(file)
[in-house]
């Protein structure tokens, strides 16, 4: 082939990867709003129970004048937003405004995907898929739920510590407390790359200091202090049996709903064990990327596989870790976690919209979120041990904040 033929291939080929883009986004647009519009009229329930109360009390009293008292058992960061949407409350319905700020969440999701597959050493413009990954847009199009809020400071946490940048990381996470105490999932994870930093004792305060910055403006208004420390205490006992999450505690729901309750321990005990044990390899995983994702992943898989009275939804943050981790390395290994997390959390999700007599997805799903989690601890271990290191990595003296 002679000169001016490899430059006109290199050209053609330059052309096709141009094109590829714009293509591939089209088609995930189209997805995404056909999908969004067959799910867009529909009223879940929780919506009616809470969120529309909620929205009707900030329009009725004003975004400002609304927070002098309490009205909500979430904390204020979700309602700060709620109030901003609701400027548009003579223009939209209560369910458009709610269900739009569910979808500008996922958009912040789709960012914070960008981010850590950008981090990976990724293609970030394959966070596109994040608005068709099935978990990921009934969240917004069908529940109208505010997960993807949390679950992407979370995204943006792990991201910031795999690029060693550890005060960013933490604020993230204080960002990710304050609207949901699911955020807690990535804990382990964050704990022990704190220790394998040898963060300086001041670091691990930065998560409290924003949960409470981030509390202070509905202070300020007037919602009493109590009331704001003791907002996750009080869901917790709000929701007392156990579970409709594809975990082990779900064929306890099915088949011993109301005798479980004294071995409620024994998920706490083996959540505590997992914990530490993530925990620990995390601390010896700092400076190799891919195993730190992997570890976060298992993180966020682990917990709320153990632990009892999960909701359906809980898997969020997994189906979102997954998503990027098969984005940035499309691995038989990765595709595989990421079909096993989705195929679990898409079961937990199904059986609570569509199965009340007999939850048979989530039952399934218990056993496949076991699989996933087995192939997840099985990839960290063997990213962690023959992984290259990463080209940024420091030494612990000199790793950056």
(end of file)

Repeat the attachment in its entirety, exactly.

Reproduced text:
[in-house]
């Protein structure tokens, strides 16, 4: 082939990867709003129970004048937003405004995907898929739920510590407390790359200091202090049996709903064990990327596989870790976690919209979120041990904040 033929291939080929883009986004647009519009009229329930109360009390009293008292058992960061949407409350319905700020969440999701597959050493413009990954847009199009809020400071946490940048990381996470105490999932994870930093004792305060910055403006208004420390205490006992999450505690729901309750321990005990044990390899995983994702992943898989009275939804943050981790390395290994997390959390999700007599997805799903989690601890271990290191990595003296 002679000169001016490899430059006109290199050209053609330059052309096709141009094109590829714009293509591939089209088609995930189209997805995404056909999908969004067959799910867009529909009223879940929780919506009616809470969120529309909620929205009707900030329009009725004003975004400002609304927070002098309490009205909500979430904390204020979700309602700060709620109030901003609701400027548009003579223009939209209560369910458009709610269900739009569910979808500008996922958009912040789709960012914070960008981010850590950008981090990976990724293609970030394959966070596109994040608005068709099935978990990921009934969240917004069908529940109208505010997960993807949390679950992407979370995204943006792990991201910031795999690029060693550890005060960013933490604020993230204080960002990710304050609207949901699911955020807690990535804990382990964050704990022990704190220790394998040898963060300086001041670091691990930065998560409290924003949960409470981030509390202070509905202070300020007037919602009493109590009331704001003791907002996750009080869901917790709000929701007392156990579970409709594809975990082990779900064929306890099915088949011993109301005798479980004294071995409620024994998920706490083996959540505590997992914990530490993530925990620990995390601390010896700092400076190799891919195993730190992997570890976060298992993180966020682990917990709320153990632990009892999960909701359906809980898997969020997994189906979102997954998503990027098969984005940035499309691995038989990765595709595989990421079909096993989705195929679990898409079961937990199904059986609570569509199965009340007999939850048979989530039952399934218990056993496949076991699989996933087995192939997840099985990839960290063997990213962690023959992984290259990463080209940024420091030494612990000199790793950056």